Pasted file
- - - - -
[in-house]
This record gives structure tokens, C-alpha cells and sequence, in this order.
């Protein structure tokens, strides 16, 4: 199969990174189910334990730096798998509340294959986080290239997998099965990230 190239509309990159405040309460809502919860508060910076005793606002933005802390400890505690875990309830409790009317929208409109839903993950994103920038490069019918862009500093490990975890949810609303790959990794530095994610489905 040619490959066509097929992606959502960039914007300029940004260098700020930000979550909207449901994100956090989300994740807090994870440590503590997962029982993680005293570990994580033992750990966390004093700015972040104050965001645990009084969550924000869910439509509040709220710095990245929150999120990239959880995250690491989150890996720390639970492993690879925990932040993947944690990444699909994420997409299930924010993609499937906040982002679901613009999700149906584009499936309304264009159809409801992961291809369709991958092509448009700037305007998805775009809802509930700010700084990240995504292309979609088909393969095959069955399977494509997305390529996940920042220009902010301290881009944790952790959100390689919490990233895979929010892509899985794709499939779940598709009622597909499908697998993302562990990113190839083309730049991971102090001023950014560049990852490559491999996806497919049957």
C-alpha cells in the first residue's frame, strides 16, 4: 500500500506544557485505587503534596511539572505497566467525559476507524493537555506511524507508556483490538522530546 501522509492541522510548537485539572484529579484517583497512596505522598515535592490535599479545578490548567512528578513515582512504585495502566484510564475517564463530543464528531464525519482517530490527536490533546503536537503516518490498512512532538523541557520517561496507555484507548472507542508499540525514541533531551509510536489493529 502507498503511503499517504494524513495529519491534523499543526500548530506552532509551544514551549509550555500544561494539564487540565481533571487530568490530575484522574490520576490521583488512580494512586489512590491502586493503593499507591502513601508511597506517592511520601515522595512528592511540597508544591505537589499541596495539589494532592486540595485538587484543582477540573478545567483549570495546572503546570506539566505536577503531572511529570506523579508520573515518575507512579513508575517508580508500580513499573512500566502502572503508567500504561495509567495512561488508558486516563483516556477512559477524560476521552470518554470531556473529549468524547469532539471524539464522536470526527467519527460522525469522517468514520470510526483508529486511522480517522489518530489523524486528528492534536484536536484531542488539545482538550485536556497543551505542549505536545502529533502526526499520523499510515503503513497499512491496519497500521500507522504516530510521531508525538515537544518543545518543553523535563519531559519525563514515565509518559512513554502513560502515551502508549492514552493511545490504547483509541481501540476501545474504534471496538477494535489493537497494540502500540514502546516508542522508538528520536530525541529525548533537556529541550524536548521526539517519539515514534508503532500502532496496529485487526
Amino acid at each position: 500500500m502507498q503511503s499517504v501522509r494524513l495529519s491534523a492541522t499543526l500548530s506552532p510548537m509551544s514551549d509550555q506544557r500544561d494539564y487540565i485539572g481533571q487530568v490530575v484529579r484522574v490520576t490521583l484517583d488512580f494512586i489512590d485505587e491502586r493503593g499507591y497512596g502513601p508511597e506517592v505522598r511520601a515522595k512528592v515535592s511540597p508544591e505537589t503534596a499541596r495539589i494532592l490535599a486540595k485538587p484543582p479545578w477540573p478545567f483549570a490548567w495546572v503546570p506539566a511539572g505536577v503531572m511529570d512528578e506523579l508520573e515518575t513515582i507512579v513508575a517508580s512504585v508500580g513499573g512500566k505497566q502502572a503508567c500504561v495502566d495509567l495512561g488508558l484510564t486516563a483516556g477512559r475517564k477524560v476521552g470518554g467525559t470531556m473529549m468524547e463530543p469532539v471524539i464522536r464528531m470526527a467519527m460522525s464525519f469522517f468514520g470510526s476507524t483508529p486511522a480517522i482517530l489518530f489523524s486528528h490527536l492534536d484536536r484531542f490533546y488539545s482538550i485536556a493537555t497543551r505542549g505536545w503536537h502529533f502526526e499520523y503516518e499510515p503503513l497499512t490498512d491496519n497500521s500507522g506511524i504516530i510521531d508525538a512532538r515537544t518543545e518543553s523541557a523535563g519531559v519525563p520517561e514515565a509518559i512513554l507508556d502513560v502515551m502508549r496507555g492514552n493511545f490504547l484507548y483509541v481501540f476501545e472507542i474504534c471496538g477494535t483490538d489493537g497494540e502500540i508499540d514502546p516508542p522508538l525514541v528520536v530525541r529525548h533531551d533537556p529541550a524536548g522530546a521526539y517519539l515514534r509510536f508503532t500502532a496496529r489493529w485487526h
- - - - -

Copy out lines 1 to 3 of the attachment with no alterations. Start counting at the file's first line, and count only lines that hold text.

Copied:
[in-house]
This record gives structure tokens, C-alpha cells and sequence, in this order.
């Protein structure tokens, strides 16, 4: 199969990174189910334990730096798998509340294959986080290239997998099965990230 190239509309990159405040309460809502919860508060910076005793606002933005802390400890505690875990309830409790009317929208409109839903993950994103920038490069019918862009500093490990975890949810609303790959990794530095994610489905 040619490959066509097929992606959502960039914007300029940004260098700020930000979550909207449901994100956090989300994740807090994870440590503590997962029982993680005293570990994580033992750990966390004093700015972040104050965001645990009084969550924000869910439509509040709220710095990245929150999120990239959880995250690491989150890996720390639970492993690879925990932040993947944690990444699909994420997409299930924010993609499937906040982002679901613009999700149906584009499936309304264009159809409801992961291809369709991958092509448009700037305007998805775009809802509930700010700084990240995504292309979609088909393969095959069955399977494509997305390529996940920042220009902010301290881009944790952790959100390689919490990233895979929010892509899985794709499939779940598709009622597909499908697998993302562990990113190839083309730049991971102090001023950014560049990852490559491999996806497919049957």